Surly is brewing up something new.
Since 2006, the Minneapolis beer giant has led the way locally in experimentation and off-the-beaten-path brews. Now, Surly is adding gluten-reduced beers to its resume, becoming one of just two breweries in the state to do so.
Surly will be tapping the first of its two gluten-reduced beers for the first time on Wednesday – but many loyal patrons will already be familiar with what ends up in the pint glasses. The brewery started offering both Surly Pils and the Hopshifter IPA in its taproom about a year ago, but now Surly is changing up the process slightly, and yielding different results.
"We've been reducing the gluten in different beers for a while now," head brewer Ben Smith said. "But we were doing it for a different purpose."
That is, Smith and the other brewers were adding enzymes to some of Surly's beers in an attempt to reduce the haze – or cloudiness – that can affect taste and longevity.
As it turns out – and as other breweries around the nation have similarly discovered – the haze-inducing proteins targeted by those enzymes were the same proteins that cause issues for people with Celiac disease and other gluten sensitivities.
"It's just kind of a happy coincidence," Smith said.
So after several months of research, Surly decided to go the rest of the way and make a couple of its beers – Surly Pils and Hopshifter – safe for those with the greatest gluten sensitivities to drink. Surly Pils is available now, while Hopshifter will be beginning on Wednesday, March 22.
Traces of gluten still remain in both beers, but the amount is well below the legal standards necessary to label a product gluten-free. Surly can't, however, label the beers gluten-free because it incorporates barley in the initial brewing process.
The state's other gluten-free beers come from Burning Brothers Brewing, which is an entirely gluten-free brewery that makes its brews with gluten-free grains rather than gluten-extracted barley.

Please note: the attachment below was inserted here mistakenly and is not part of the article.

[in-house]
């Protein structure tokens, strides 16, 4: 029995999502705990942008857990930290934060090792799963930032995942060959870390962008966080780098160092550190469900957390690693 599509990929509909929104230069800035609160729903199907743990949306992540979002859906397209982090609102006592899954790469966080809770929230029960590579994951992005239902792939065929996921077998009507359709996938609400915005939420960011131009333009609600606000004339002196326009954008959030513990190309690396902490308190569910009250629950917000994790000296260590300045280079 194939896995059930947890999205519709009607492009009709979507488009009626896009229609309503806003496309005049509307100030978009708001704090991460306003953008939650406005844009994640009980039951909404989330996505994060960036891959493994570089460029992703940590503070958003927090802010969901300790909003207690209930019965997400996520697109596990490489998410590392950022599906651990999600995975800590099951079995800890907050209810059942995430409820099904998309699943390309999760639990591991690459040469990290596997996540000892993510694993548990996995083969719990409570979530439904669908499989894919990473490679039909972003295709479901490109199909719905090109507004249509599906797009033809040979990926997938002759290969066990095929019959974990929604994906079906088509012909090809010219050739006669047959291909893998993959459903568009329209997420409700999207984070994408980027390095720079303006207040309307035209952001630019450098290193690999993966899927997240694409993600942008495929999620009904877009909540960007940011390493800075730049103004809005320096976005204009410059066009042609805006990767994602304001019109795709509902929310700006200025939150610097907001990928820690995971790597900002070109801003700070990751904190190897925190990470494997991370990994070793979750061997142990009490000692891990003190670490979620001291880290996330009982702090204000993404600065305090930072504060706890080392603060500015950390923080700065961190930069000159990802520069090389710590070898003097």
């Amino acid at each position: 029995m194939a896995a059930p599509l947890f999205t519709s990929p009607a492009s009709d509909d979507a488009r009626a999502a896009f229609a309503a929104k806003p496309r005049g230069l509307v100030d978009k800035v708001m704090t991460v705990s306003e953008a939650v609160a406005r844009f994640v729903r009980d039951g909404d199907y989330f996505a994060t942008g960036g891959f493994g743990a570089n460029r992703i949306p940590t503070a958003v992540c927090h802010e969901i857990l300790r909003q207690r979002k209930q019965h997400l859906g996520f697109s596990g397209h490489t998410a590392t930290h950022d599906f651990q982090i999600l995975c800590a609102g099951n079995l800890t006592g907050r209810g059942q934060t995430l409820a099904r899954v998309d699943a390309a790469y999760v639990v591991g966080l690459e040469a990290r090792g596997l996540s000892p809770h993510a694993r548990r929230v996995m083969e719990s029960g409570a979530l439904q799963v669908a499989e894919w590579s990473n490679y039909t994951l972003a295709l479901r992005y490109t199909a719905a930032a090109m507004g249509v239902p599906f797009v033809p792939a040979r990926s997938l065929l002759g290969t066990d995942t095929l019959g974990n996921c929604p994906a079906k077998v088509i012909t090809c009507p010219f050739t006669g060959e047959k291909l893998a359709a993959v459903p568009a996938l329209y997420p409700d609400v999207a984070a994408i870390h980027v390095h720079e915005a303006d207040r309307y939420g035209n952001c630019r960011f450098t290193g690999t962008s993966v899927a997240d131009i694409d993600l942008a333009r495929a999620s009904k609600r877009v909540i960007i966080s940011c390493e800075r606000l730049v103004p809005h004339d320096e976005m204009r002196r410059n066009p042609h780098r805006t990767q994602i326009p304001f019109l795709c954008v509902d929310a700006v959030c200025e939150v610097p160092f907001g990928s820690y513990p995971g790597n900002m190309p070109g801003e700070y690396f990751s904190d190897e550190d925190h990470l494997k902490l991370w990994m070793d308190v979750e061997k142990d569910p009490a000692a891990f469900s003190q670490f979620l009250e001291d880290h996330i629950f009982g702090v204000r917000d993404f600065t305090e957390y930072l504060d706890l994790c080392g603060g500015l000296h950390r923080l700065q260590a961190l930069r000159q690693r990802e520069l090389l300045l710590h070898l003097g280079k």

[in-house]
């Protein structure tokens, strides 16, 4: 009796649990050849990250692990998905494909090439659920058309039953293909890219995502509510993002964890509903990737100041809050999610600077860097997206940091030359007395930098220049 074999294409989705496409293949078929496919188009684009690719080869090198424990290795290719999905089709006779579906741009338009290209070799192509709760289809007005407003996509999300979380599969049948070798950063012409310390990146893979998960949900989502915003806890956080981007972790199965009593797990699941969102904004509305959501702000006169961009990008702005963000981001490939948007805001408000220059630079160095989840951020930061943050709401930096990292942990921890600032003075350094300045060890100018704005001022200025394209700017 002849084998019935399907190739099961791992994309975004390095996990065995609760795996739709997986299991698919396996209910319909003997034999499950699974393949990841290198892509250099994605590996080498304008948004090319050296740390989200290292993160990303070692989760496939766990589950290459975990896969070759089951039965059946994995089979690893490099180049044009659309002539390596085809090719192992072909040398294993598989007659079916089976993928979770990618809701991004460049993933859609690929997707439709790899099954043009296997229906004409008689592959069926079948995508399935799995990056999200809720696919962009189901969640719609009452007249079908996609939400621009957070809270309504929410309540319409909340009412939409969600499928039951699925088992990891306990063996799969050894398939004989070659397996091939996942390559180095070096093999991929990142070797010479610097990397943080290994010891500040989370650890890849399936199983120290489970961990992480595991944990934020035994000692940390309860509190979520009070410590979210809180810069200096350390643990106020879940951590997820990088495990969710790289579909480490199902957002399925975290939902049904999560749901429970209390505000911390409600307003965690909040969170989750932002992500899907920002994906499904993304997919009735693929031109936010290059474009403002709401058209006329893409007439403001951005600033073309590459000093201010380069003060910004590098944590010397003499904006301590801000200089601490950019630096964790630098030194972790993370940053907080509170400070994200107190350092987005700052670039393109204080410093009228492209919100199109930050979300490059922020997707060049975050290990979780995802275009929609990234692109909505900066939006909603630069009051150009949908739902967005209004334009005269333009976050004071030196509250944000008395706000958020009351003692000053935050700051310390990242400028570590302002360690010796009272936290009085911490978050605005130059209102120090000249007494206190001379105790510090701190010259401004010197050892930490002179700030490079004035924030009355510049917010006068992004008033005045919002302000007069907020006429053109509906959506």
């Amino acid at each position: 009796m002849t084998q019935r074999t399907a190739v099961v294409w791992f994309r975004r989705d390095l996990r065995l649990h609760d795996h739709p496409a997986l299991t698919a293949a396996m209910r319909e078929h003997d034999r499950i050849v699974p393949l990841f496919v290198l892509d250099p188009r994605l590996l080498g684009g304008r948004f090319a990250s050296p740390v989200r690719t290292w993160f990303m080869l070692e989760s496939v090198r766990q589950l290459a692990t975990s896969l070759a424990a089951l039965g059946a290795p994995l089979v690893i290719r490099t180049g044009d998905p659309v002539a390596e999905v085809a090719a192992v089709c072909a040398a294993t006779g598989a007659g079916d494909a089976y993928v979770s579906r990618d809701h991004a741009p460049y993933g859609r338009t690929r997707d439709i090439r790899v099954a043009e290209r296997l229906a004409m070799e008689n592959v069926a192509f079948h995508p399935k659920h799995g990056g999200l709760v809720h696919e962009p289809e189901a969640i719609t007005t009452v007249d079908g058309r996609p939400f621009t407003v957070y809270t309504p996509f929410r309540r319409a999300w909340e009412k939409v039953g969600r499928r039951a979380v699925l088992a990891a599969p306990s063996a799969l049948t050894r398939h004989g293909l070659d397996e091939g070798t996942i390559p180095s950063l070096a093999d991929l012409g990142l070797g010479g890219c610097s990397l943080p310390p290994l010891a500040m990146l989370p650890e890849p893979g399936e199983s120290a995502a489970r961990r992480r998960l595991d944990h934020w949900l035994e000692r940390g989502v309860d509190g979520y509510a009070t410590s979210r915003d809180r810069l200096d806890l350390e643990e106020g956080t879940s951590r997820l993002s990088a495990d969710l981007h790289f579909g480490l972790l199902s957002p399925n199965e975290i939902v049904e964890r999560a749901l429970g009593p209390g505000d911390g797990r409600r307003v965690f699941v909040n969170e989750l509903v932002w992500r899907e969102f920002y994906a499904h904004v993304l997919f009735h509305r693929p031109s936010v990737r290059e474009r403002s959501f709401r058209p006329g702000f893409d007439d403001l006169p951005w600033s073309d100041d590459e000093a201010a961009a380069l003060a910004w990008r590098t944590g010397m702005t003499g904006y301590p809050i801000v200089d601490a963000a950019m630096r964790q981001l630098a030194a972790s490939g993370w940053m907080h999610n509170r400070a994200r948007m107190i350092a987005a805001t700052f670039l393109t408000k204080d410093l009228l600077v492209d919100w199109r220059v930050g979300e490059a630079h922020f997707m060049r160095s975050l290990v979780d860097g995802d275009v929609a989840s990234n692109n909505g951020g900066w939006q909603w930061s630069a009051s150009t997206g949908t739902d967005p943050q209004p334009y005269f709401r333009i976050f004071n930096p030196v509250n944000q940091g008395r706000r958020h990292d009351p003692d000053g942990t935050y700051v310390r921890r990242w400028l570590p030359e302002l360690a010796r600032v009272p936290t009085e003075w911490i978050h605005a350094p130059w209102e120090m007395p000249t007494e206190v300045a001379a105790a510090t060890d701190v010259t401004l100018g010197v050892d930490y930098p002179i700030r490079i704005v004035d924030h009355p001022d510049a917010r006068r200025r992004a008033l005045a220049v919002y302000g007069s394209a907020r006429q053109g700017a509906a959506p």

"We get questions every day from people who want to know if we have anything gluten-free or if we will," Smith said. "Having this technology and having used this process for a while, it just seemed like a no-brainer."
And here's the kicker: Smith and Co. say the beers taste exactly the same – or better, considering that the process greatly reduces the haze, lengthens the shelf life and stomps out proteins many consider detrimental to beer.
"It doesn't affect the flavor at all – that's the best part," Smith said. "If anything, it makes them better. You're getting a brighter beer that has a greater head retention and is gluten-reduced, all at the same time."
Riley Seitz, the quality assurance and quality control manager at Surly, said the brewery will test each batch of beer for gluten twice – first out of the tank and then again out of the taps, which will have dedicated gluten-free lines. Each tank at Surly's Brooklyn Park facility is thoroughly cleaned and sanitized with any new batch.
For now, the beers will be available only throughout the building (at Surly's Beer Hall, Brewer's Table and the Scheid Hall Event Center -- there are also plenty of gluten-free eats available on the menus.) Bottling requires additional testing and regulations; and allowing the beers on tap at other establishments creates the concern of contaminated tap lines. Eventually, Surly is interested in creating another gluten-reduced brew – something dark and malty, perhaps – and Smith said he believes he could use the same process with any of Surly's beers, without penalty of cost, time or taste. But for now, he and the others at Surly are seeing how the early releases are received.
"There really aren't any downsides to doing this" outside of the potential stigma from regular beer drinkers, Seitz said. "It doesn't really add onto the cost of the beer at all, and testing is really easy too."